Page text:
U.S. President Barack Obama has called for renewed focus on "nation building" at home after a decade of war in Afghanistan.
In his weekly address before hitting the campaign trail in Ohio and Virginia, Obama recapped his trip earlier in the week to Afghanistan, where he signed a strategic partnership agreement with President Hamid Karzai and marked the anniversary of the killing of Osama bin Laden.
"Because of their [U.S. military's] bravery and dedication, the tide of war has turned in Afghanistan. We have broken the Taliban's momentum. We've built strong Afghan security forces," Obama said.
"We have devastated Al-Qaeda's leadership. And one year ago, our troops launched the operation that killed Osama bin Laden," he added. "The goal that I set -- to defeat Al-Qaeda and deny it a chance to rebuild -- is within reach."
Obama said that another 23,000 U.S. soldiers would leave Afghanistan following the 10,000 that left the country last year.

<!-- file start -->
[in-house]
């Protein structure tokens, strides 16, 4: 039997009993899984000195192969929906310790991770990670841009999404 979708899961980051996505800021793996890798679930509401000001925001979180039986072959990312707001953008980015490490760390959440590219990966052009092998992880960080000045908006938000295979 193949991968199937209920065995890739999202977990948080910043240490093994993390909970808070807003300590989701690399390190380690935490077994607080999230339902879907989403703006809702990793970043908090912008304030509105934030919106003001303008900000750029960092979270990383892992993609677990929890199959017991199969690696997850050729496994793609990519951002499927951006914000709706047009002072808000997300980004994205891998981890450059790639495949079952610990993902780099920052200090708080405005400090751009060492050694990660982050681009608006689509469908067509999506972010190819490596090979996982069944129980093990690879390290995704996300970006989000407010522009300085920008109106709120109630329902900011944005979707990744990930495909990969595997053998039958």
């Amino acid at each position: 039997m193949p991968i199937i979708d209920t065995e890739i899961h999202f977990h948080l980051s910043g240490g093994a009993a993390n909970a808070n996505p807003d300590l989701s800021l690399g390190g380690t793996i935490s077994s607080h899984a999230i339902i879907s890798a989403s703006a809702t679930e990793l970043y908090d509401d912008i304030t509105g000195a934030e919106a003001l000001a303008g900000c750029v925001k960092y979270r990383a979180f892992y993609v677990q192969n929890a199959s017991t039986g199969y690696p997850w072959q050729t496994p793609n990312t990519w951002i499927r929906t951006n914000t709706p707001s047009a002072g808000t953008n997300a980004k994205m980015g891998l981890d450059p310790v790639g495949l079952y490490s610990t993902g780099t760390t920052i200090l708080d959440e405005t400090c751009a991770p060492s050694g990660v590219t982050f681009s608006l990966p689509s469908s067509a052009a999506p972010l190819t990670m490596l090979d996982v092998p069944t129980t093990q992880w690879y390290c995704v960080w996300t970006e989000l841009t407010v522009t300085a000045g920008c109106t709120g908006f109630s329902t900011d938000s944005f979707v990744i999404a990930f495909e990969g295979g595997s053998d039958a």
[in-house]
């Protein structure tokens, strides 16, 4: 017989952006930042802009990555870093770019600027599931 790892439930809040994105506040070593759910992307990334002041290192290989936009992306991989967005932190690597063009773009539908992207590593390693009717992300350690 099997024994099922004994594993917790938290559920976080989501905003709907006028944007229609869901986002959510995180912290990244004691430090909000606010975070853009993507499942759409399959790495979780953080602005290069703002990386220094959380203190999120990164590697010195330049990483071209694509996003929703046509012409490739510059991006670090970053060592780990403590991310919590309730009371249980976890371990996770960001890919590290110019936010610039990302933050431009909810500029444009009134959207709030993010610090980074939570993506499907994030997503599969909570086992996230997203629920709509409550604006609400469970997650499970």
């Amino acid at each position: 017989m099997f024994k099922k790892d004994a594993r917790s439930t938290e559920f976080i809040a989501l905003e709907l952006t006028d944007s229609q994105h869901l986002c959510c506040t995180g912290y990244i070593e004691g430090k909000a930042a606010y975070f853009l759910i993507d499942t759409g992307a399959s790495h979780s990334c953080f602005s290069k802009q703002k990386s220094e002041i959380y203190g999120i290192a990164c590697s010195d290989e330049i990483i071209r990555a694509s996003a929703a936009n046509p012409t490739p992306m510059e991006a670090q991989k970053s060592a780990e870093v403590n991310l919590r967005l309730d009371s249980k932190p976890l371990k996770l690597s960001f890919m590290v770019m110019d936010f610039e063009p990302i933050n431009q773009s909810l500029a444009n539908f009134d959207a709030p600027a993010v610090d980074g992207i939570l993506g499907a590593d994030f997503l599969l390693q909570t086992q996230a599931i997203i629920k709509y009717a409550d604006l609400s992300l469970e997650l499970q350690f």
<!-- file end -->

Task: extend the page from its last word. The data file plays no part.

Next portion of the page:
He said that by the end of 2014 Afghans will be "fully responsible" for the security of their country.
'Nation Building At Home'
Obama praised the strategic agreement with Afghanistan. He said it would help both nations to achieve an enduring partnership.
"Because of the progress we have made, I was able to sign an historic agreement between the United States and Afghanistan that defines a new kind of relationship between our countries," Obama said, "a future in which Afghans are responsible for the security of their nation, and we build an equal partnership between two sovereign states; a future in which the war ends, and a new chapter begins."
In what appears will be a key campaign slogan this summer, Obama called for "nation building here at home" after a decade of costly foreign wars.
Obama first official campaign rallies will be in Ohio and Virginia on May 5. Both are considered battleground states that could be key to his hopes of winning a second term in November.
With reporting by AFP and Reuters